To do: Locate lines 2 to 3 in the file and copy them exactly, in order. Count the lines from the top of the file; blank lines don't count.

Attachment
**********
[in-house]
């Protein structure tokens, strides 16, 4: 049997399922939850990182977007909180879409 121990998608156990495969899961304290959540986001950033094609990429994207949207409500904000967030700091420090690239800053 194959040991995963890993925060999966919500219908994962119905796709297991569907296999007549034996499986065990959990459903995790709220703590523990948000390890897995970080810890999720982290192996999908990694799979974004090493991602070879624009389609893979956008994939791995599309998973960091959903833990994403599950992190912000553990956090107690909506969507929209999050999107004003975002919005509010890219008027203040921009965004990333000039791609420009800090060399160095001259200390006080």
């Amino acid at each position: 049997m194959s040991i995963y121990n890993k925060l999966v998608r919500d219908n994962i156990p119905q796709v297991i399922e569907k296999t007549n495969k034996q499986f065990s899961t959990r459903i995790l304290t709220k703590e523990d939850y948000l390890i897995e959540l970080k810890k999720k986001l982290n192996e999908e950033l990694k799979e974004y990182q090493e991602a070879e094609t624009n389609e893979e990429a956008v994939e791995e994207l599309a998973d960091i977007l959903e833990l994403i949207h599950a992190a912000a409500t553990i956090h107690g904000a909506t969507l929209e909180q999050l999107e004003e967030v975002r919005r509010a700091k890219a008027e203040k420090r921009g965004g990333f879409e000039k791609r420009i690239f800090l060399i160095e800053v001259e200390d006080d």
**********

């Protein structure tokens, strides 16, 4: 049997399922939850990182977007909180879409 121990998608156990495969899961304290959540986001950033094609990429994207949207409500904000967030700091420090690239800053 194959040991995963890993925060999966919500219908994962119905796709297991569907296999007549034996499986065990959990459903995790709220703590523990948000390890897995970080810890999720982290192996999908990694799979974004090493991602070879624009389609893979956008994939791995599309998973960091959903833990994403599950992190912000553990956090107690909506969507929209999050999107004003975002919005509010890219008027203040921009965004990333000039791609420009800090060399160095001259200390006080």
């Amino acid at each position: 049997m194959s040991i995963y121990n890993k925060l999966v998608r919500d219908n994962i156990p119905q796709v297991i399922e569907k296999t007549n495969k034996q499986f065990s899961t959990r459903i995790l304290t709220k703590e523990d939850y948000l390890i897995e959540l970080k810890k999720k986001l982290n192996e999908e950033l990694k799979e974004y990182q090493e991602a070879e094609t624009n389609e893979e990429a956008v994939e791995e994207l599309a998973d960091i977007l959903e833990l994403i949207h599950a992190a912000a409500t553990i956090h107690g904000a909506t969507l929209e909180q999050l999107e004003e967030v975002r919005r509010a700091k890219a008027e203040k420090r921009g965004g990333f879409e000039k791609r420009i690239f800090l060399i160095e800053v001259e200390d006080d």